2014 Movie Box Office: 40, 80, 1, 2 , 3

2014 Movie Box Office: 40, 80, 1, 2 , 3

It’s always fun to watch the movie box office. Of course, some movies cost more to make than others…much, much more.  There’s also a complicating factor, since people pay a few dollars more for 3-D movies.  It would be nice to have actual admissions shown, but we don’t get that.

Also, naturally, movies do make more the longer they’ve been in release (especially if there is a re-release, but that’s a different story).

I used to figure that it took twenty million dollars to get on the radar, but I’ve updated that.  I now figure the break point is forty million dollars.  I hit the points after that as eighty million, one hundred million, two hundred million, and three hundred million (almost nothing gets past four…three movies did in 2012, and it looks like two will in 2013. I think we’ll leave it the way it is for 2014, and reassess in 2015).

As a new feature started in 2013, we decided to label movies, to make their profitability clearer.

A traditional measure of success if the dogro being twice the production budget. Using that as a starting point…

Dogro 2X production budget = “Money”
Dogro 3X production budget = “Golden”
Dogro 30x production budget = “Platinum” (God’s Not Dead prompted this new designation)

Dogro less than 50% of production budget = “Underperformer”

Here are the results as of  May 16, 2015 (we will continue at least until no 2014 release is in the top ten for the week…although if that happens before the Oscars, we will look later for an Oscar bump. Note: on May 16, 2015, none of these movies changed their dogro from the previous week for the first time):

40 million

80 million

100 million

200 million

300 million

Dogros marked with an * were in the top ten when we updated this list.
Dogros marked with an = have not changed from the previous week. That doesn’t mean that they won’t earn any more money, but it suggests that the initial arc is over, or that the studio has not reported for the week before we update the list.

Projected (we are confident that these movies will appear on the list):

Possible (we only start these towards the end of the measurement period. These are titles which might get an Oscar bump ((possibly with a re-release)) are otherwise close to $40.0m, and still have a chance to make it):

  • Wild (reported budget: N/A) (Oscar noms: Best Actress, Best Supporting Actress) $37.5m…not likely to make it now, with a weekly dogro under $300,000 and dropping
  • Nightcrawler (reported budget: $8.5m) (Oscar noms: Best Original Screenplay)$32.4m…not going to make it, with a weekly dogro of under $100k and dropping
  • Birdman (reported budget: $18.0m) (Oscar noms: 9, including Best Picture, Best Actor, Best Supporting Actress, Best Supporting Actor): Update: made the list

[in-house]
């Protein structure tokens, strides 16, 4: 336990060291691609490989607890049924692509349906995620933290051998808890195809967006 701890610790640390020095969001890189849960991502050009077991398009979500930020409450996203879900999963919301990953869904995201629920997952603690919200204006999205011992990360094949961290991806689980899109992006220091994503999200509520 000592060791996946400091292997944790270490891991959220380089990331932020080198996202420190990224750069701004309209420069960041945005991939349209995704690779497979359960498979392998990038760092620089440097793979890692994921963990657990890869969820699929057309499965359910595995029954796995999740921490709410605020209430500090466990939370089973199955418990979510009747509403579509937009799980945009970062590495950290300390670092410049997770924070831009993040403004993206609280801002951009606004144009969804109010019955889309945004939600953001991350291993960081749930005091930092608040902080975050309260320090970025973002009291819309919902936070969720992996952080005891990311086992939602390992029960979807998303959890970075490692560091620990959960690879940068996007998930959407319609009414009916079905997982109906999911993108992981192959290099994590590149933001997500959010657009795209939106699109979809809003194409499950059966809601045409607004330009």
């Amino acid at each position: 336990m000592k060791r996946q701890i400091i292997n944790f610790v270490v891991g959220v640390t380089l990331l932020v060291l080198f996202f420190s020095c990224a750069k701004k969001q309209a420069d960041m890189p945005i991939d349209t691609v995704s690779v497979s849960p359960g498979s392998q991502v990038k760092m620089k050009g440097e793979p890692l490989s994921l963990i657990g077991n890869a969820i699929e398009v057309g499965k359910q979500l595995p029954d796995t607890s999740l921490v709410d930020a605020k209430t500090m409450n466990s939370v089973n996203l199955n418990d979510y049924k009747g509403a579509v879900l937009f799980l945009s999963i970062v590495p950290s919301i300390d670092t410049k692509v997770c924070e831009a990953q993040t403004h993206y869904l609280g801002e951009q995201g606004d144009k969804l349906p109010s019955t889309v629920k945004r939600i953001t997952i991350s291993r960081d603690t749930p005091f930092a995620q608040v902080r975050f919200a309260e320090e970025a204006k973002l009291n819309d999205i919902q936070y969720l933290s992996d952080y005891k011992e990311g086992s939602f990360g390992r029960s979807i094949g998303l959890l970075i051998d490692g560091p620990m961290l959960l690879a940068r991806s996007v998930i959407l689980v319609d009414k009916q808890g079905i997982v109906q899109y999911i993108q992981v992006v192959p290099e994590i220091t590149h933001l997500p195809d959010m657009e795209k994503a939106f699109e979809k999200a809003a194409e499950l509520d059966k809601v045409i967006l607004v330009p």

• The Theory of Everything (reported budget: $15.0m) (Oscar noms: 5, including Best Picture, Best Actor, Best Actress): $35.2m: unlikely to make it, but still possible. Weekly dogro in 2015 has been around a million, and the dropoff has not been huge (but happening). Something related in the news could be enough of a bump, although the odds are against it
  • Boyhood (reported budget: $4.0m) (Oscar noms: 6, including Best Picture, Best Supporting Actor, Best Supporting Actress, Director): $25.4m: being presumably edged out for Best Picture means this is not going to happen. Still, it’s a successful release…on a budget of about $4m, it’s double golden (with more than a 600% return)
  • Other Oscar nominated pictures would need such a major boost that, based on the noms and their dogros at time of writing, they seem less likely to break the $40m level. They include: Foxcatcher; Whiplash; Inherent Vice; Mr. Turner; Still Alice; and Two Days, One Night
A version of this list ranking them in order of most profitable (domestic gross versus reported production budget) will be available in the future (link to be added later).
These movies did not make it to the list above because they did not dogro $40.0m. We will note two kinds: ones that have dogroed triple their production budget (Golden) or had a production budget of at $40.0m and have not dogroed half of their budget (Underachievers). Golden Sub-40s may appear here before their run is one and they may earn more dogro (particularly if they are nominated for or win Oscars). Underachiever Sub-40s are not added here until that status seems very likely (we will typically wait at least two months from the release date).
Golden Sub-40s:

Underachiever Sub-40s (budget at least $40.0m):

This post by Bufo Calvin originally appeared in the The Measured Circle blog.

One Response to “2014 Movie Box Office: 40, 80, 1, 2 , 3”

  1. Will Into the Woods reverse the Depp Dip? | The Measured Circle Says:

    […] recorded both on this blog and on our IMDb […]

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